A new nanomaterial might be the key to portable devices that can rapidly detect cancer recurrence, replacing invasive tests
A thin, elastic nanoparticle composite known as a “chiral nanostructure.” It’s capable of circularly polarizing light – coiling it into the shape of a helix (1).
The composite can be built into a portable device that can detect the early stages of cancer recurrence. Why is such a device needed? At the moment, cancer follow-up treatment and monitoring can include maintenance chemotherapy, blood draws, lumbar punctures, extensive diagnostic imaging and a host of other appointments designed to ensure patients never experience an undetected recurrence. But these appointments – however necessary – take time, cost money, and present an unwelcome disruption to patients’ lives for years after they reach remission. And of course, they’re not perfect; recurrences may not be detected until they’re having a significant health impact. So a group of chemical engineers at the University of Michigan asked themselves, “Can we do better?”
They envision a process that begins with taking a blood sample and adding reflective synthetic particles that bind to natural cancer biomarkers. Viewing the sample under circularly polarized light would make the reflective particles visible – meaning that detecting even the earliest signs of cancer could be as simple as looking for them under the right conditions. With a device like this, a simple blood test could replace hours of invasive tests and spot recurrences even earlier.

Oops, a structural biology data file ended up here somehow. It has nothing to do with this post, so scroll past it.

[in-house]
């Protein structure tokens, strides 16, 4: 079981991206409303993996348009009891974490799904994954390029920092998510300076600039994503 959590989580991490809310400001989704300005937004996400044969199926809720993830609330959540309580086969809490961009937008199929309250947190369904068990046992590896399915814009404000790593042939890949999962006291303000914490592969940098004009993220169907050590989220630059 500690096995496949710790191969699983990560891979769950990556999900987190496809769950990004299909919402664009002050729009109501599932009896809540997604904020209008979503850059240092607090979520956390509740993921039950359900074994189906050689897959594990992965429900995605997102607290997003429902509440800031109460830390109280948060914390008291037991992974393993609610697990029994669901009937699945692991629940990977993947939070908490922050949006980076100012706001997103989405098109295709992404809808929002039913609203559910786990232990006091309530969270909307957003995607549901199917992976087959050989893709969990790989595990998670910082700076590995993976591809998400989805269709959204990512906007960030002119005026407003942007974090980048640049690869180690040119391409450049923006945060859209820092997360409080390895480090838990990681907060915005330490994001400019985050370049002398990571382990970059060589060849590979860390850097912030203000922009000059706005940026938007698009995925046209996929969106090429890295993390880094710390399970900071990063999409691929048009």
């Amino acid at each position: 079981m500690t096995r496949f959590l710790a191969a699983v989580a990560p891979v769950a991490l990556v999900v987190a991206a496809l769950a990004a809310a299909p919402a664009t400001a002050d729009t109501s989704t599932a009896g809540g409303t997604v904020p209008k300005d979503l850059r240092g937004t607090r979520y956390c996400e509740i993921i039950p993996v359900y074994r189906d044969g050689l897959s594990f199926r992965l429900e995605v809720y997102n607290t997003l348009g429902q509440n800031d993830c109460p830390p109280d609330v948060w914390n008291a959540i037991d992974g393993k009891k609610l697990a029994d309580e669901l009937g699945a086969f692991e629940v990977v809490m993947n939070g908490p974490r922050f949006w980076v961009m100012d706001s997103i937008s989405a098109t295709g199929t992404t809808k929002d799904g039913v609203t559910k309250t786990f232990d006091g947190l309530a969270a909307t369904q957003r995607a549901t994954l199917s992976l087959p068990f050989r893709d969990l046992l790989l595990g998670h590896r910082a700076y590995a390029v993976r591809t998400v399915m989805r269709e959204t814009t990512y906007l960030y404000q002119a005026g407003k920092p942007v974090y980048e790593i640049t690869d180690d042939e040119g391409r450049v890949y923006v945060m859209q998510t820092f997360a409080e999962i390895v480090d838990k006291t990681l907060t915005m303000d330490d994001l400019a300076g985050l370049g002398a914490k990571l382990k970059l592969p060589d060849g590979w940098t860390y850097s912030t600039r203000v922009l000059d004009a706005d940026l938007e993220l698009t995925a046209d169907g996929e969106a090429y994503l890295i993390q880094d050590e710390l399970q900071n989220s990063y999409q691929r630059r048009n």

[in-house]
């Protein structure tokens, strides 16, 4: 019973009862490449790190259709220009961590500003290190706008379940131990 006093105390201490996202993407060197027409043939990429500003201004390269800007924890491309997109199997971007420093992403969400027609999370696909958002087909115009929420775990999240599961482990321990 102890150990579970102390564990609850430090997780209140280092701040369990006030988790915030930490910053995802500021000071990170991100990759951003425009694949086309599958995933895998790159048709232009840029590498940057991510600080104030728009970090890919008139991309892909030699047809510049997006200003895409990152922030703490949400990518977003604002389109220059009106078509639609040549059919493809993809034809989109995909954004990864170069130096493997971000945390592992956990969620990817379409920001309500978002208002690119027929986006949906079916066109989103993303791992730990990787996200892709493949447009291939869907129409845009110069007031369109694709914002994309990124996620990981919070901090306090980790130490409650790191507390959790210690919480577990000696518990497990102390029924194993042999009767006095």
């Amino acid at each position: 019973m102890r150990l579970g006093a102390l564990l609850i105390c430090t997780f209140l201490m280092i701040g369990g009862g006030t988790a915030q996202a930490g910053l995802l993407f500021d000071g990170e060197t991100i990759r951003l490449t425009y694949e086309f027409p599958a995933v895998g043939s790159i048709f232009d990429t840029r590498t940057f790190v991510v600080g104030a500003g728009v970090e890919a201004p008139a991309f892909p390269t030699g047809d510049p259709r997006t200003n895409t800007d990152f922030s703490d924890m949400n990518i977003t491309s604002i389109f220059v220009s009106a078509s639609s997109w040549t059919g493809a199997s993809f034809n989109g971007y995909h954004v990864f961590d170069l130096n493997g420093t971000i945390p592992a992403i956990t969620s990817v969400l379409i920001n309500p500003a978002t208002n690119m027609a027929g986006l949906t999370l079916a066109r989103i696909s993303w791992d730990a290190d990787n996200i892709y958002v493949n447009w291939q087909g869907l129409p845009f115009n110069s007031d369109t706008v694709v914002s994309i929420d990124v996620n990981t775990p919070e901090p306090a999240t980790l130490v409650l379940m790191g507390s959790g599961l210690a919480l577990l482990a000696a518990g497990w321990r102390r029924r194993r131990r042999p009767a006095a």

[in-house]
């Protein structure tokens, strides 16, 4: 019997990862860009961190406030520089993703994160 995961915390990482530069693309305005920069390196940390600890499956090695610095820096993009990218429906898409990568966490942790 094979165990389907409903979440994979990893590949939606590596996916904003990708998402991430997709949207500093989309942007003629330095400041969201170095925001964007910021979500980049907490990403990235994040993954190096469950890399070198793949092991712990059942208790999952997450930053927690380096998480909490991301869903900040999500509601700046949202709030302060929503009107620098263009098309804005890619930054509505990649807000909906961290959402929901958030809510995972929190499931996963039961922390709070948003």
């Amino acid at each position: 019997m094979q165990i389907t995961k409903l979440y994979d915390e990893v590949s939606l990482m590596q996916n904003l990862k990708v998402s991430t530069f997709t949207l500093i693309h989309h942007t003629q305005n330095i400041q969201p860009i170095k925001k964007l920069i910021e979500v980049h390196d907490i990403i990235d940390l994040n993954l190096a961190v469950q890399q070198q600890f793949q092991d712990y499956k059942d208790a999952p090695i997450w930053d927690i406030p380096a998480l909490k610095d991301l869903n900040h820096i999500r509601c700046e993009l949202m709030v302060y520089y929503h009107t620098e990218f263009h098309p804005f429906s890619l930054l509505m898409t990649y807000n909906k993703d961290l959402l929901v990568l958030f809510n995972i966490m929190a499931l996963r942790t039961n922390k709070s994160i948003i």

The material has only just been developed, so the research is still a long way from commercial availability – but it’s possible that, in a few years’ time, cancer specialists may be using portable polarization devices to quickly and noninvasively monitor their patients.
- Y Kim, “Reconfigurable chiroptical nanocomposites with chirality transfer from the macro- to the nanoscale”, Nat Mater, [Epub ahead of print] (2016). PMID: 26726996.
While obtaining degrees in biology from the University of Alberta and biochemistry from Penn State College of Medicine, I worked as a freelance science and medical writer. I was able to hone my skills in research, presentation and scientific writing by assembling grants and journal articles, speaking at international conferences, and consulting on topics ranging from medical education to comic book science. As much as I’ve enjoyed designing new bacteria and plausible superheroes, though, I’m more pleased than ever to be at Texere, using my writing and editing skills to create great content for a professional audience.